Thursday, February 23, 2006

Help, I'm a fallen man.

I am becoming increasingly worried about certain aspects of my behaviour. Well, one aspect. I did something today that I can honestly say I've never done before in my life. It was something of such staggering import that I don't know whether my life will ever be the same again. Over 44 years of resistance and I've finally succumbed although I haven't fully committed myself, the deed isn't fully complete as I still have the final, unthinkable and depraved act to perform. I'm girding myself; steadying myself for the crossover into uncharted territory and quite frankly, I'm worried.

I bought (jeez, I'm shaking just thinking about it) a pot (the very smallest one Mr Tesco's emporium sells as I must at this point stress because I don't want to get ahead of myself), a pot of...Marmite. Sorry. I have until now been of the opinion that not only is Marmite the favoured nourishment of the children of Beelzebub but that it was made from fermented monkey jism and wee. So what caused this change?

A couple of weeks ago I was at my Mum and Dad's and I opened a door to a cupboard, the contents of which have not changed much for 40 years or so. I went to put the salt and pepper pots back and there, lurking in the corner was a tiny yellow-lidded pot. I was shocked. When I was a child there used to be one there too but it had never been used as far as I know. I can vaguely remember Marmite soldiers but I can't ever remember eating them myself. I do recall asking my mother what it was and to this day (ha - how wierd, I've got the OU on telly and as I wrote "to this day" the same phrase was uttered on screen. Do I win something?) I was under the impression that the pot was a throwback to when my great-grandparents lived there. Or something. Either way, it was never used.

I asked her why she had Marmite? Was it for my little nephews she baby-sits during the week? This I couldn't believe because Luke only eats pasta and Adam although less fussy...no. Not possible.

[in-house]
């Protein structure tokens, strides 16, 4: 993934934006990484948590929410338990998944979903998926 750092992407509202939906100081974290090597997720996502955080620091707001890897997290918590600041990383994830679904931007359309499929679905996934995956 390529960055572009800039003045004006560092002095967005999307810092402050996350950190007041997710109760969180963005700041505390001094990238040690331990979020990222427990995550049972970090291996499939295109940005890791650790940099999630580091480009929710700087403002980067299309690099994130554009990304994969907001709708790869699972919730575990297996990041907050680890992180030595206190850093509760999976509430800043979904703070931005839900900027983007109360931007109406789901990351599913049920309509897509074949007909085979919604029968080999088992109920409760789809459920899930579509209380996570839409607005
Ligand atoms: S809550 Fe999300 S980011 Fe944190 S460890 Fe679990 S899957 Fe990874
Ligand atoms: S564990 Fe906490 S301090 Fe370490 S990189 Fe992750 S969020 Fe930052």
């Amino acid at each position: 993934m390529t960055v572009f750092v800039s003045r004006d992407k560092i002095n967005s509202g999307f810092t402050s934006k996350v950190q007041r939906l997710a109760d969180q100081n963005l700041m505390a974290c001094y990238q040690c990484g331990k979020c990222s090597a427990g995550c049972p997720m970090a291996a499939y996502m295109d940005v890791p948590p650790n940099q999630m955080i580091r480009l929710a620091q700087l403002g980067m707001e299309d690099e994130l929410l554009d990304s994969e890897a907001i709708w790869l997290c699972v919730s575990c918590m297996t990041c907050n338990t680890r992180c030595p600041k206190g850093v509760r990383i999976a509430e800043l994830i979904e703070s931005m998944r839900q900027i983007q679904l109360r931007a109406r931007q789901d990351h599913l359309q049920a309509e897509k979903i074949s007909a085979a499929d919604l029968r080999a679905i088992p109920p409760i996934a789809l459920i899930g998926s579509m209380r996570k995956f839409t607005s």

"No, it's for my sandwiches."

"What sandwiches? You don't like Marmite!"

"I do. I have Marmite and beetroot sandwiches."

"Get out, woman. You're having me on!"

"No, really. Every day."

Now I'm stuck. You see, I love beetroot. I don't eat it a lot but it's a grand food and there's some in the fridge now. I'm also very curious.

Step forward a week and a bit to when Beloved is in hospital. The trolly comes round for afternoon tea during visiting and she asks whether I want one. I fancy and order a Bovril. I like Bovril. It's a comforting drink, very tasty and a bit of an occasional treat. Now I've always been under the impression that Bovril was made from melted cow parts, like a very thick gravy hence the "Bov" bit of the name. But no, it's yeast extract, just like Marmite and bugger of all buggers, I like it. Suddenly, Mum's sandwiches are looking ever more intriguing.

Not only did I buy a pot of marmite today, I got Bovril too. I removed the lids of both and took a deep draught of the vapours from each. Identical. There was no longer any excuse. The threat of a mighty attack of heartburn from my hiatus hernia this evening has postponed the experiment until tomorrow, but try it I will. There's no way back. Doomed, doomed, I tell you. This is the end. I'll let you know.

5 Vegetable peelings:

Blogger Tennessee Jed said...

I am sorry to be so un-Continetal I have no idea what these three food stuffs are: marmite, beetroot and bovril. I am going to the wikipedia site after this comment to educate myself a bit. I would gamble that many of your U.S. readers are in the same quandry.

I hope your beloved is doing better.

11:00 am  
Blogger Richard Seamon said...

Did you find out, Jed?

5:01 pm  
Blogger Tennessee Jed said...

Yes! Sounds yeasty except the beets do you folks eat them raw with that yeast spread? Does the marmite and bovril have a sweet taste? The wikipedia examples look like popular well designed and marketed products. Why do we not see them here if they are fairly popular there?...I mean the fair skinned folks here are from there a few generations ago. One would assume that our taste buds would delight in similar ways being kin and all.

12:33 am  
Blogger Richard Seamon said...

Jed, I wimped out so I can't say. I was in a meeting most of the day, consuming tomato and lentil soup to keep warm so the test has been held over until tomorrow. Certainly Bovril makes a fine drink although not as beefy as it used to be. I suspect you should be able to get some mail order from an ex-pat shop in them thar United of States. If you really want to try, I can always send you some.

12:46 am  
Blogger Anne Johnson said...

I'm a good-ol girl myself, and I never heard of Marmite, but my daughter went to camp with some Aussie counselors, and they had Vegemite. My daughter liked it, but when she brought the jar home, I couldn't get that sucker past my nose. Imagine you fine folks in the UK might feel the same about pickled pigs' feet.

This is a nice blog, and since I'm a goat judge, I'll be interested in any shop talk you want to share.

2:14 am  

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